To pay bills she became a seamstress, in line with her talents, to get medical insurance for me she got a job in a steel mill, not in line with her talents.  I hope it is not lost on you that a woman with the talents of your grandmother, simply put an artist, spent the rest of her life working in the dirt and grime of a Gary, Indiana steel mill so I could have the things she felt I needed to have.  Which gave me a chance to provide for you, we will thank her for this one day when you come with me to clean the marble that marks her resting place.

One day, when I was in high school your grandmother looked at me sizing me up.  As she had thought I would be, I was over six-feet-tall, with broad shoulders… I was a big man.  She took that moment to tell me that I would have it tough sometimes.  Because I was going to college and my careers would be based on my ability to think critically and not if I could work for long hours and lift lots of weight, she was happy I would never know a steel mill and aware my future challenges.  Her words to me were “you are gonna have it tough.  People will drawn to you because of your size, but hold misconceptions against you”.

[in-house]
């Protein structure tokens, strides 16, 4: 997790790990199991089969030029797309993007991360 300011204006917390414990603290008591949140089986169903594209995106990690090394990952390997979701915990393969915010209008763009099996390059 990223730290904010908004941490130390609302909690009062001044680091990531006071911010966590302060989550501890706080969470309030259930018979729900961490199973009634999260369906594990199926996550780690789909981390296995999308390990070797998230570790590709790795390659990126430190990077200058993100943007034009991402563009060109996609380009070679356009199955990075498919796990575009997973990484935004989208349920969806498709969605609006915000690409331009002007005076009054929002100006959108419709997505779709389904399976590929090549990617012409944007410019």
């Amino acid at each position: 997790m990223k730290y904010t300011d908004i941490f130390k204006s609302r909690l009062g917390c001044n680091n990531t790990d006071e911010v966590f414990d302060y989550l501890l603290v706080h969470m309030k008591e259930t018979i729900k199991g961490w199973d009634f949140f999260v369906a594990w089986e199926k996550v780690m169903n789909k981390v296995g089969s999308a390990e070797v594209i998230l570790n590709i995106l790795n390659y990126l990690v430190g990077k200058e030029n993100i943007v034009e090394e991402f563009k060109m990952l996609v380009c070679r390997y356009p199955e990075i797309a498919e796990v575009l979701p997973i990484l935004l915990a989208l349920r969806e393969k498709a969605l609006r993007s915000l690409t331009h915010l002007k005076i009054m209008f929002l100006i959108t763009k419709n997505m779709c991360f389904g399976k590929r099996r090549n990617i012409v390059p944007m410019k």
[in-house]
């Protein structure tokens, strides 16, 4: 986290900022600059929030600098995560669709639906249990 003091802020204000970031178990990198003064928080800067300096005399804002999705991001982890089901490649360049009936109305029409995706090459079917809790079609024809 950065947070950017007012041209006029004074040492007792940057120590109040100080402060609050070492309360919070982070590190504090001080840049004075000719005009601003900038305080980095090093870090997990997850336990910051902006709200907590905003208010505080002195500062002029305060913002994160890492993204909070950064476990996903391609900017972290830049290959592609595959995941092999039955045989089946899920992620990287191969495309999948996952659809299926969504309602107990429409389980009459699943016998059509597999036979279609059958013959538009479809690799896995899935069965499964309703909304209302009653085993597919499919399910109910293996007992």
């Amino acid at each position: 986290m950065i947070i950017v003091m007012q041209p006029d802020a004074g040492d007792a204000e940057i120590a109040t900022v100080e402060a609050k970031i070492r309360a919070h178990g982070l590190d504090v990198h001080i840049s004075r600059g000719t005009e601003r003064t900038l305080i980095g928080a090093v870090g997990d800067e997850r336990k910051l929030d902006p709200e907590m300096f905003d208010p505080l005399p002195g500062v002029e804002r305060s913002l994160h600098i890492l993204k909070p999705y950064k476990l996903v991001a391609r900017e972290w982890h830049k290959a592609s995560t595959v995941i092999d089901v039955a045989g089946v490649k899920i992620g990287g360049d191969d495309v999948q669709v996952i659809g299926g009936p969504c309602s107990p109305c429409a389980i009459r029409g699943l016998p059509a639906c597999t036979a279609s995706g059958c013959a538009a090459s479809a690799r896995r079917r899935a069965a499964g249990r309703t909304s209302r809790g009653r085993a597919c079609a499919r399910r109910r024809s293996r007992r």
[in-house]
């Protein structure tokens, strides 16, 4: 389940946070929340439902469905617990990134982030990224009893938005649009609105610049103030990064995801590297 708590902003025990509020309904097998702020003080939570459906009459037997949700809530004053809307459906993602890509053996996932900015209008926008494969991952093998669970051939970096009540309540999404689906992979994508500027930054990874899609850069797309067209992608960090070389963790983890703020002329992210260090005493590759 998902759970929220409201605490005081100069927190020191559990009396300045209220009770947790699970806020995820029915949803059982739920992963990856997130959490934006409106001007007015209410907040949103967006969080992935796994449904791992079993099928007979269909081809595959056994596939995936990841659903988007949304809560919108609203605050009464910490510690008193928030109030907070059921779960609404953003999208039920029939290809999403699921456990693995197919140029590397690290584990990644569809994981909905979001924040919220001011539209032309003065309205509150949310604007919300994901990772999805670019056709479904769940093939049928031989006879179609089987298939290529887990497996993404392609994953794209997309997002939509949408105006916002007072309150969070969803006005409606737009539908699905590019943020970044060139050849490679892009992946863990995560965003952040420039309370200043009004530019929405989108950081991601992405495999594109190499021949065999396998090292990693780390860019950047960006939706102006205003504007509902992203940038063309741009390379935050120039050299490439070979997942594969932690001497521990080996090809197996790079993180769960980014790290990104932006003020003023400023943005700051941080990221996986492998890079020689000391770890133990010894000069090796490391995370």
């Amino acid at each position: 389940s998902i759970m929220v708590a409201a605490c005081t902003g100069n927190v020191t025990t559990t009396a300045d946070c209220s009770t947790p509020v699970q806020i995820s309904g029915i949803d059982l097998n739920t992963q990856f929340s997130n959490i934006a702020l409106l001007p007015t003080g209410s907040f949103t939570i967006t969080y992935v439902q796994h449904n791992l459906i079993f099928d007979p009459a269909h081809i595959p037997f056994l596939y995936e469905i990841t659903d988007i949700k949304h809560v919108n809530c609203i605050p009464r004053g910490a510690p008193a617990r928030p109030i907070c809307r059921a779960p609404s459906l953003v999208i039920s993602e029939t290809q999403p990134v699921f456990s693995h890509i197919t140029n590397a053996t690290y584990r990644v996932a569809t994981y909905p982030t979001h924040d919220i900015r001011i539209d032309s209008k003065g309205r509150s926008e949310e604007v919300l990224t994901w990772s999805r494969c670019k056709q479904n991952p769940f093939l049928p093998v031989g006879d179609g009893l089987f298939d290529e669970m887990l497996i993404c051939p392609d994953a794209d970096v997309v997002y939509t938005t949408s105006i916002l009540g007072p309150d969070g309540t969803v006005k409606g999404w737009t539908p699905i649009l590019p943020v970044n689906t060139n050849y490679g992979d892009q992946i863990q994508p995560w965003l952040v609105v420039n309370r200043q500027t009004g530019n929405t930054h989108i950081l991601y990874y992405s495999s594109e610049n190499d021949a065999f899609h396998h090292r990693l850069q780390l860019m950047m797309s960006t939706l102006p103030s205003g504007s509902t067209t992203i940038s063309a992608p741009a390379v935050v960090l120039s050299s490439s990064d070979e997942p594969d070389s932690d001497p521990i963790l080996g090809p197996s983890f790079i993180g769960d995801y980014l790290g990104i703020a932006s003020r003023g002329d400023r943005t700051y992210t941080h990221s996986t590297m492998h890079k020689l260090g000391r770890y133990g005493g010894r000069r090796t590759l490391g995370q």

My son, nobodies’ life is easy and yours will not be either.  As it seemed we were moving forward as a nation it remains clear that the perception others have about people different from them still remains a hurdle.  I work in an environment where I am one of two Black men in an academic institution holding a professional place.  The other Black man gets treated a lot better than I do, people joke with him, go talk to him.  Me, I barely get a hello and I am sure to greet everyone, because as a Black man you better show that you are friendly.  The only difference between the two of us is, I am much taller and bigger.  He is not threatening.

It is not a good feeling to know that you are being ignored.  People will pretend to forget something so not to ride on the same elevator as you.  Speak ‘around’ you, not include you, unless you go out of your way to show that you ‘okay’.  It is not that important to me to put myself out there to make others feel comfortable with my presence.  I do go out of my way to make sure new team members have what they need and know they can come to me with any help.  I did not get the same welcome.  You may be willing to open yourself up to take part in all activities, I actually hope you do.  Last year I spoke with another Black man who is in the same field as me.  He gave me insight to the challenges I was about to face, he like me a big guy.  He said “Rob, unfortunately people see us as security guards.  We have to always be on point.”